O.E.losian “be lost, perish,” from los “destruction, loss,” from P.Gmc. *lausa (cf. O.N. los “the breaking up of an army”), from PIE base *leu– “to loosen, divide, cut apart, untie, separate” (cf. Skt. lunati “cuts, cuts off,” lavitram “sickle;” Gk. lyein “to loosen, untie, slacken,” lysus “a loosening;” L. luere “to loose, release, atone for”). Replaced related leosan (a class II strong verb whose pp. loren survives in forlorn and love-lorn), from P.Gmc. *leusanan (cf. O.H.G. virliosan, Ger. verlieren, O.Fris. urliasa, Goth. fraliusan “to lose”). Transitive sense of “to part with accidentally” is from c.1205. Meaning “to be defeated” (in a game, etc.) is from c.1533. To lose (one’s) mind “become insane” is attested from c.1500. To lose out “fail” is 1858, Amer.Eng.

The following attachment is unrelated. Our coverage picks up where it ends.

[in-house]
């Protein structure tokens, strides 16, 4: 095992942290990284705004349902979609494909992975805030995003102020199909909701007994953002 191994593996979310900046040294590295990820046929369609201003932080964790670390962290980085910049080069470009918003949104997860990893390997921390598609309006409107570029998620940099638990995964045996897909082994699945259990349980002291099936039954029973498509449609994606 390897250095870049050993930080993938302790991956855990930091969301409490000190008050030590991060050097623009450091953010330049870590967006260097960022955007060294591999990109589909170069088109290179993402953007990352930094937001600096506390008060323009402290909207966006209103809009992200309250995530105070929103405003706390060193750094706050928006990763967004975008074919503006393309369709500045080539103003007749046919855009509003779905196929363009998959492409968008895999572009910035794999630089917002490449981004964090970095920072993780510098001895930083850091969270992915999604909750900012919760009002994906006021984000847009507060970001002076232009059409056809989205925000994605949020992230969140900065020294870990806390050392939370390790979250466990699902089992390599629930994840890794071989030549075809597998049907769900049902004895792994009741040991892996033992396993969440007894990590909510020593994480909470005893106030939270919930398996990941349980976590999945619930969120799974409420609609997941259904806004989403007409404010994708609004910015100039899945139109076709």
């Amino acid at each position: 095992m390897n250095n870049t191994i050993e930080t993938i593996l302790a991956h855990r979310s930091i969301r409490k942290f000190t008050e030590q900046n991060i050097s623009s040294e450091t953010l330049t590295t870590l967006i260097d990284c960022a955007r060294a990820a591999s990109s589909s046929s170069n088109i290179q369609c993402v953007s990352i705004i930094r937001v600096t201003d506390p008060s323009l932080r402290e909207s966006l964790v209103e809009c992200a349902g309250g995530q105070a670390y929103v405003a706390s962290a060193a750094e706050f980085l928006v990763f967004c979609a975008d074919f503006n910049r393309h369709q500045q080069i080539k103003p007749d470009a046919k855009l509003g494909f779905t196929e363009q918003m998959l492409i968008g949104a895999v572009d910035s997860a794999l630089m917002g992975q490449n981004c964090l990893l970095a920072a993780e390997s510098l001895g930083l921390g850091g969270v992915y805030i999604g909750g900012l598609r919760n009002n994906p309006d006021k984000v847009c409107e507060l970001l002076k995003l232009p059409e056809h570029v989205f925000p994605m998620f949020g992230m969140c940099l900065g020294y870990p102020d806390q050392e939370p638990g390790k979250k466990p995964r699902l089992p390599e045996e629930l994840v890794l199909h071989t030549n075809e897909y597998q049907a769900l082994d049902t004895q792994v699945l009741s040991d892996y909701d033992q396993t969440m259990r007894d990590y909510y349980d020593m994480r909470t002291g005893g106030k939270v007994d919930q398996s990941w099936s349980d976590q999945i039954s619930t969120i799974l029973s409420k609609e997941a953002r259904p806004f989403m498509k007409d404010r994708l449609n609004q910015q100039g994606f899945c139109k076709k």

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• By Philippe Theophanidis on July 7, 2008 ― Published in Philosophie | Tagged: appart, break, cut, dictionary, divide, entry, etymology, fail, insane, loosen, lose, Lost, mind, perish, separate, slacken, untie